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Christmas Books

Christmas books are an excellent opportunity to engage children in literacy and build the expectation and anticipation of Christmas. We have been enjoying several books this Christmas. I thought I might share some with you.

“My Christmas Crackers” by Bronwen Davies
RRP: $9.99
Nov 2013
Scholastic Australia

You would not believe how much my children LOVE this book. I have mentioned before that they enjoy joke books, and this book is pretty well top of the Christmas hits for them! I have read it to them over and over again. (And over, and over….) Thankful Jonty is now starting to read the jokes himself, seeing my reluctant reader open up books and read it by himself, always does my heart good.

He also came up with the brilliant idea of copying some of the jokes onto his Christmas cards when he was writing them out for his classmates. Here he is copying the joke on the back cover:
Q. What do monkeys sing at Christmas time?
A Jungle Bells
I hope the recipient was able to read the yellow texta!

This morning the boys had some friends around, the boys started off the morning with the Christmas Crackers.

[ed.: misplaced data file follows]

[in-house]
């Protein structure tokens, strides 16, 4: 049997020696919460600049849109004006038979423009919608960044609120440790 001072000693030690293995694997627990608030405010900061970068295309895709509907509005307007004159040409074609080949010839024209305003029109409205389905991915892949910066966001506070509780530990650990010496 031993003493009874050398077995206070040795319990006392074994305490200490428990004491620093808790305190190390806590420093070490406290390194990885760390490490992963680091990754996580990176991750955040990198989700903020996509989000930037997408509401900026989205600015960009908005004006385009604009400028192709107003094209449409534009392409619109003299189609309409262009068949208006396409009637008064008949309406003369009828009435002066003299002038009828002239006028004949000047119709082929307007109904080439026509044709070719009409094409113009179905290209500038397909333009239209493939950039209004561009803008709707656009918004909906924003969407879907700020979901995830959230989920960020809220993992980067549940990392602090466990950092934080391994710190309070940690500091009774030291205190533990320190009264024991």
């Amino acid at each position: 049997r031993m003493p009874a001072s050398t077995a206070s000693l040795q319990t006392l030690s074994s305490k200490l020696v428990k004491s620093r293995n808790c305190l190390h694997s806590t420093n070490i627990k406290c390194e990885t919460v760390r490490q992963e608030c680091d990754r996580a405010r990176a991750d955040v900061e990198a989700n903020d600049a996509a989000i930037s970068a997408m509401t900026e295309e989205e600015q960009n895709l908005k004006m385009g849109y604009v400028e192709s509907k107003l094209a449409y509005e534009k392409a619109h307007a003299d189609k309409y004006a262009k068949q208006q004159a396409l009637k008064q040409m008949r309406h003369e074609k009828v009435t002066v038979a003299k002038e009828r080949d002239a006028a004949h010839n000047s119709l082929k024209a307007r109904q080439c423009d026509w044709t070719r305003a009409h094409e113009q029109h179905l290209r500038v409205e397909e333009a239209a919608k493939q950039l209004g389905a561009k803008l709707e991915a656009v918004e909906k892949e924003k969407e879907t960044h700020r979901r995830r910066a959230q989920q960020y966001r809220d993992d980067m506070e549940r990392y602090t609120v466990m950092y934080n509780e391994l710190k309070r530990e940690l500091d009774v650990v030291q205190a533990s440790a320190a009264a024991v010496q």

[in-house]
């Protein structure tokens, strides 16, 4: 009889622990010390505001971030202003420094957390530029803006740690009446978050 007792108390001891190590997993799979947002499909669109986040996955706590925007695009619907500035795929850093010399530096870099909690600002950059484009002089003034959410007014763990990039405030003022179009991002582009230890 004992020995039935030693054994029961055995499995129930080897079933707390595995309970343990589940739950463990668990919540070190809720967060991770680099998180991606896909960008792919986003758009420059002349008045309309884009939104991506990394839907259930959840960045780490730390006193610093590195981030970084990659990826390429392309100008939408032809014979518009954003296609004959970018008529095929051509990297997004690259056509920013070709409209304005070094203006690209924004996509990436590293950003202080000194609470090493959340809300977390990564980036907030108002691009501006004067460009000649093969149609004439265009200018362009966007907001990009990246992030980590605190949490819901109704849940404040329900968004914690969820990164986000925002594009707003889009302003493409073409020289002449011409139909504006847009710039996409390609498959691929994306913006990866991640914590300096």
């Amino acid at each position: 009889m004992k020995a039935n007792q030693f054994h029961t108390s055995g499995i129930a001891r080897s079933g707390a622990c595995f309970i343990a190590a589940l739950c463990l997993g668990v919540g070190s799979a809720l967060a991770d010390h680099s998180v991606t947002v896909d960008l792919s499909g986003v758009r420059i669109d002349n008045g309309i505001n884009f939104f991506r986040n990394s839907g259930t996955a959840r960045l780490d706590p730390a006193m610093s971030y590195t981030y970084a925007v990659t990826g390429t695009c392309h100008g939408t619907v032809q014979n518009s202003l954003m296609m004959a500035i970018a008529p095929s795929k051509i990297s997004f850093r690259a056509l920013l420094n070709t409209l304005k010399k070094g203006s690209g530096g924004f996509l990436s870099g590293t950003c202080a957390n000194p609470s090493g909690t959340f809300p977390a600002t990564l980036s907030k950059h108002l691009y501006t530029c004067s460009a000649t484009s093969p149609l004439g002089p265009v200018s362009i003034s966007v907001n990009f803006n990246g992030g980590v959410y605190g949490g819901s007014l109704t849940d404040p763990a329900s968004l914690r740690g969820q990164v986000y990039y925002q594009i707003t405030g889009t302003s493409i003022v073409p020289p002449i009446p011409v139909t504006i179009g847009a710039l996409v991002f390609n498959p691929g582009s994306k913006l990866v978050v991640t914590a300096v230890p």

“Where’s Santa” is also a big hit in our house. We already had a copy of Where’s Santa from Scholastic book club several years ago. It always gets re-examined at Christmas time. It was very exciting when a Scholastic box arrived in our mailbox with a new “Where’s Santa” by Louis Shea, particularly since this was an “Around the World” edition. Jonty is very interested with all things from other countries, so this was right on his interest level. It’s basically like a “Where’s Wally”, only you are looking for the rosy cheeked fat guy!

Where’s Santa Around The Wrold
RRP $15.99
Publication Date: October
Source: Scholastic Australia

(I noticed recently they were on sale in Myer.)

Recently Uncle Greg came over to babysit. The triplets were already in bed, so it was a pretty easy gig for him. (Especially when our usual escape-artist from the trio emerged from the room, and got such a fright seeing Uncle Greg, he howled and needed a lot of consolation, and then stayed in his bed the rest of the night.